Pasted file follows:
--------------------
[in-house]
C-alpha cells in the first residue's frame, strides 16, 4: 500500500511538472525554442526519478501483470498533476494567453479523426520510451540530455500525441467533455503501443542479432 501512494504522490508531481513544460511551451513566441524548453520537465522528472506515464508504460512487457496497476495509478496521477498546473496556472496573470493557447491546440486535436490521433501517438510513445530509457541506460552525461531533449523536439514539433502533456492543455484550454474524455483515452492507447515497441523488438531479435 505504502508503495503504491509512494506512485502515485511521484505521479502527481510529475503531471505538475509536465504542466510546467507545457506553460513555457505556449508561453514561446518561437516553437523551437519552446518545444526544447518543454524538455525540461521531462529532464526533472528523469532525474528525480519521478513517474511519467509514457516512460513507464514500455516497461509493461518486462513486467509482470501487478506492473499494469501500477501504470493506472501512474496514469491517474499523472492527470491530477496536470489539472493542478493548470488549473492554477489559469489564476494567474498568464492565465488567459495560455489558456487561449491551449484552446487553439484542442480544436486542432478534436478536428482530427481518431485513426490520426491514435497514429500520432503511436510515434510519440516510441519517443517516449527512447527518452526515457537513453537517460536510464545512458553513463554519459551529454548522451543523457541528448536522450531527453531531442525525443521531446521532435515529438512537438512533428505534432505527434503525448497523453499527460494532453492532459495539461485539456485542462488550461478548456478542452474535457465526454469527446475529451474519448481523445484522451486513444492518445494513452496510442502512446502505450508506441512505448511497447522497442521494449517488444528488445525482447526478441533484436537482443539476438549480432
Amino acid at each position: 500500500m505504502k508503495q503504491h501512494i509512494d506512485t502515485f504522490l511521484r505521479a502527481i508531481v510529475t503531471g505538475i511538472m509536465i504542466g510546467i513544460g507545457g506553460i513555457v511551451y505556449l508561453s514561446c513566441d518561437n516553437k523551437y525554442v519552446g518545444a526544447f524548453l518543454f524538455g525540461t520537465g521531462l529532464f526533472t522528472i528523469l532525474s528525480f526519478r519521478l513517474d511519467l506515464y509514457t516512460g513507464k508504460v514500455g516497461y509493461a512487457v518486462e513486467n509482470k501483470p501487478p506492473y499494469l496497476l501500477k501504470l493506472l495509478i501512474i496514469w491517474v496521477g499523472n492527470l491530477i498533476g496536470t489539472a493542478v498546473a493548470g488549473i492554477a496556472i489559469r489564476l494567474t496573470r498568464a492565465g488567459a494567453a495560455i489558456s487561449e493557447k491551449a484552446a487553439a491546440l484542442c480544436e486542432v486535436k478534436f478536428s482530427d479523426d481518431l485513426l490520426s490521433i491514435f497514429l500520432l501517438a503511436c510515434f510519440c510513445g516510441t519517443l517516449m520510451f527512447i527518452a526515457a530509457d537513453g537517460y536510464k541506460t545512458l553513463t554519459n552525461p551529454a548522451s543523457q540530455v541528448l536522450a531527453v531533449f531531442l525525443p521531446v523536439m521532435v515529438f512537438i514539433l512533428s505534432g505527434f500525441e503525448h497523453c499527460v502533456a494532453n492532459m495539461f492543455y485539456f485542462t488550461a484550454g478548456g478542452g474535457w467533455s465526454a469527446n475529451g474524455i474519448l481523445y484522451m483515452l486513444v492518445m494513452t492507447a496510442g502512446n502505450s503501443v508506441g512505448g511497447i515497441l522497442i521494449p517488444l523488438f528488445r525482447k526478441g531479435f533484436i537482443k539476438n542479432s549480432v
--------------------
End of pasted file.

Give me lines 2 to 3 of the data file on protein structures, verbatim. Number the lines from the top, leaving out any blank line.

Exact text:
C-alpha cells in the first residue's frame, strides 16, 4: 500500500511538472525554442526519478501483470498533476494567453479523426520510451540530455500525441467533455503501443542479432 501512494504522490508531481513544460511551451513566441524548453520537465522528472506515464508504460512487457496497476495509478496521477498546473496556472496573470493557447491546440486535436490521433501517438510513445530509457541506460552525461531533449523536439514539433502533456492543455484550454474524455483515452492507447515497441523488438531479435 505504502508503495503504491509512494506512485502515485511521484505521479502527481510529475503531471505538475509536465504542466510546467507545457506553460513555457505556449508561453514561446518561437516553437523551437519552446518545444526544447518543454524538455525540461521531462529532464526533472528523469532525474528525480519521478513517474511519467509514457516512460513507464514500455516497461509493461518486462513486467509482470501487478506492473499494469501500477501504470493506472501512474496514469491517474499523472492527470491530477496536470489539472493542478493548470488549473492554477489559469489564476494567474498568464492565465488567459495560455489558456487561449491551449484552446487553439484542442480544436486542432478534436478536428482530427481518431485513426490520426491514435497514429500520432503511436510515434510519440516510441519517443517516449527512447527518452526515457537513453537517460536510464545512458553513463554519459551529454548522451543523457541528448536522450531527453531531442525525443521531446521532435515529438512537438512533428505534432505527434503525448497523453499527460494532453492532459495539461485539456485542462488550461478548456478542452474535457465526454469527446475529451474519448481523445484522451486513444492518445494513452496510442502512446502505450508506441512505448511497447522497442521494449517488444528488445525482447526478441533484436537482443539476438549480432
Amino acid at each position: 500500500m505504502k508503495q503504491h501512494i509512494d506512485t502515485f504522490l511521484r505521479a502527481i508531481v510529475t503531471g505538475i511538472m509536465i504542466g510546467i513544460g507545457g506553460i513555457v511551451y505556449l508561453s514561446c513566441d518561437n516553437k523551437y525554442v519552446g518545444a526544447f524548453l518543454f524538455g525540461t520537465g521531462l529532464f526533472t522528472i528523469l532525474s528525480f526519478r519521478l513517474d511519467l506515464y509514457t516512460g513507464k508504460v514500455g516497461y509493461a512487457v518486462e513486467n509482470k501483470p501487478p506492473y499494469l496497476l501500477k501504470l493506472l495509478i501512474i496514469w491517474v496521477g499523472n492527470l491530477i498533476g496536470t489539472a493542478v498546473a493548470g488549473i492554477a496556472i489559469r489564476l494567474t496573470r498568464a492565465g488567459a494567453a495560455i489558456s487561449e493557447k491551449a484552446a487553439a491546440l484542442c480544436e486542432v486535436k478534436f478536428s482530427d479523426d481518431l485513426l490520426s490521433i491514435f497514429l500520432l501517438a503511436c510515434f510519440c510513445g516510441t519517443l517516449m520510451f527512447i527518452a526515457a530509457d537513453g537517460y536510464k541506460t545512458l553513463t554519459n552525461p551529454a548522451s543523457q540530455v541528448l536522450a531527453v531533449f531531442l525525443p521531446v523536439m521532435v515529438f512537438i514539433l512533428s505534432g505527434f500525441e503525448h497523453c499527460v502533456a494532453n492532459m495539461f492543455y485539456f485542462t488550461a484550454g478548456g478542452g474535457w467533455s465526454a469527446n475529451g474524455i474519448l481523445y484522451m483515452l486513444v492518445m494513452t492507447a496510442g502512446n502505450s503501443v508506441g512505448g511497447i515497441l522497442i521494449p517488444l523488438f528488445r525482447k526478441g531479435f533484436i537482443k539476438n542479432s549480432v